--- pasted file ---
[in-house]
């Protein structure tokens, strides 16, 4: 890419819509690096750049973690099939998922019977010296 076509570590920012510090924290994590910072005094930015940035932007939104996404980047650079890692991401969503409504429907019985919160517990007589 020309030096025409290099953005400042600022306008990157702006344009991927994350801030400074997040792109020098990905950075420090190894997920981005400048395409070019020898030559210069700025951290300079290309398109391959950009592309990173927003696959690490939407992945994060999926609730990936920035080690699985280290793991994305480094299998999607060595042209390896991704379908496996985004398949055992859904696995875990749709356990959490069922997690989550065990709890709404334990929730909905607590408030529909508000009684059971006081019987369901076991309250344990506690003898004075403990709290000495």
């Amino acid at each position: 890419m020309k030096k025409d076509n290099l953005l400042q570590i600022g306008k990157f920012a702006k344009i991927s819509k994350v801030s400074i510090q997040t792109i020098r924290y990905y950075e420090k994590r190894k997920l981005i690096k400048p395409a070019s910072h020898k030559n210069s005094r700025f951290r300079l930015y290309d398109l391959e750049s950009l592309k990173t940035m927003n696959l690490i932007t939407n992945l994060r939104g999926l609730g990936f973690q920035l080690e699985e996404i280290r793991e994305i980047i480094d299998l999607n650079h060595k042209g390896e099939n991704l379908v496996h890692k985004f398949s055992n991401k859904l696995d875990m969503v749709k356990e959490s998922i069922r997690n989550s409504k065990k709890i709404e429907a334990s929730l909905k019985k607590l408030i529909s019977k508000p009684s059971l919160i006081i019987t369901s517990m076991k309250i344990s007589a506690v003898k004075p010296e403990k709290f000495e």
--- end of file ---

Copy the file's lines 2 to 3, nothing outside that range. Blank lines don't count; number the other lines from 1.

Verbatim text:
């Protein structure tokens, strides 16, 4: 890419819509690096750049973690099939998922019977010296 076509570590920012510090924290994590910072005094930015940035932007939104996404980047650079890692991401969503409504429907019985919160517990007589 020309030096025409290099953005400042600022306008990157702006344009991927994350801030400074997040792109020098990905950075420090190894997920981005400048395409070019020898030559210069700025951290300079290309398109391959950009592309990173927003696959690490939407992945994060999926609730990936920035080690699985280290793991994305480094299998999607060595042209390896991704379908496996985004398949055992859904696995875990749709356990959490069922997690989550065990709890709404334990929730909905607590408030529909508000009684059971006081019987369901076991309250344990506690003898004075403990709290000495």
């Amino acid at each position: 890419m020309k030096k025409d076509n290099l953005l400042q570590i600022g306008k990157f920012a702006k344009i991927s819509k994350v801030s400074i510090q997040t792109i020098r924290y990905y950075e420090k994590r190894k997920l981005i690096k400048p395409a070019s910072h020898k030559n210069s005094r700025f951290r300079l930015y290309d398109l391959e750049s950009l592309k990173t940035m927003n696959l690490i932007t939407n992945l994060r939104g999926l609730g990936f973690q920035l080690e699985e996404i280290r793991e994305i980047i480094d299998l999607n650079h060595k042209g390896e099939n991704l379908v496996h890692k985004f398949s055992n991401k859904l696995d875990m969503v749709k356990e959490s998922i069922r997690n989550s409504k065990k709890i709404e429907a334990s929730l909905k019985k607590l408030i529909s019977k508000p009684s059971l919160i006081i019987t369901s517990m076991k309250i344990s007589a506690v003898k004075p010296e403990k709290f000495e």